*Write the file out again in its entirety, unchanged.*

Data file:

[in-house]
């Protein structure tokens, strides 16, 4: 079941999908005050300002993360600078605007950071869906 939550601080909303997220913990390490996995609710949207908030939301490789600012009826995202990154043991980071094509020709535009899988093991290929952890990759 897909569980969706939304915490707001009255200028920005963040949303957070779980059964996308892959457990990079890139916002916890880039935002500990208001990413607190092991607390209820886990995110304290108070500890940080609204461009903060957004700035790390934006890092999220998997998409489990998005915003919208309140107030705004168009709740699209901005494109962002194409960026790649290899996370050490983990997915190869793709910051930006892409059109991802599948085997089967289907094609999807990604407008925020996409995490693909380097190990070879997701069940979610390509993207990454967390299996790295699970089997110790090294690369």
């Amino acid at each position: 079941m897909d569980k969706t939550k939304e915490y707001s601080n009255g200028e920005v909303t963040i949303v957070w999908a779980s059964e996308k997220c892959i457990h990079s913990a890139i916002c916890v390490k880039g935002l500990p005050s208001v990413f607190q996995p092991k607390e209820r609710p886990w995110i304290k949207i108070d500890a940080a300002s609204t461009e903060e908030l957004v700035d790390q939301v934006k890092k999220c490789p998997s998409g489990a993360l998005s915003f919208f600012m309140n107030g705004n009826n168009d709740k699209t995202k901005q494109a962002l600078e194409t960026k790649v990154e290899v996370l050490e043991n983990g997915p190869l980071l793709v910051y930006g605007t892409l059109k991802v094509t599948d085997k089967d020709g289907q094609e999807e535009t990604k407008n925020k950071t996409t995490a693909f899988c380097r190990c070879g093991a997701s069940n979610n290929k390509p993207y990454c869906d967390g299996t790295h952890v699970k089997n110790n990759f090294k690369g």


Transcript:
[in-house]
């Protein structure tokens, strides 16, 4: 079941999908005050300002993360600078605007950071869906 939550601080909303997220913990390490996995609710949207908030939301490789600012009826995202990154043991980071094509020709535009899988093991290929952890990759 897909569980969706939304915490707001009255200028920005963040949303957070779980059964996308892959457990990079890139916002916890880039935002500990208001990413607190092991607390209820886990995110304290108070500890940080609204461009903060957004700035790390934006890092999220998997998409489990998005915003919208309140107030705004168009709740699209901005494109962002194409960026790649290899996370050490983990997915190869793709910051930006892409059109991802599948085997089967289907094609999807990604407008925020996409995490693909380097190990070879997701069940979610390509993207990454967390299996790295699970089997110790090294690369």
């Amino acid at each position: 079941m897909d569980k969706t939550k939304e915490y707001s601080n009255g200028e920005v909303t963040i949303v957070w999908a779980s059964e996308k997220c892959i457990h990079s913990a890139i916002c916890v390490k880039g935002l500990p005050s208001v990413f607190q996995p092991k607390e209820r609710p886990w995110i304290k949207i108070d500890a940080a300002s609204t461009e903060e908030l957004v700035d790390q939301v934006k890092k999220c490789p998997s998409g489990a993360l998005s915003f919208f600012m309140n107030g705004n009826n168009d709740k699209t995202k901005q494109a962002l600078e194409t960026k790649v990154e290899v996370l050490e043991n983990g997915p190869l980071l793709v910051y930006g605007t892409l059109k991802v094509t599948d085997k089967d020709g289907q094609e999807e535009t990604k407008n925020k950071t996409t995490a693909f899988c380097r190990c070879g093991a997701s069940n979610n290929k390509p993207y990454c869906d967390g299996t790295h952890v699970k089997n110790n990759f090294k690369g």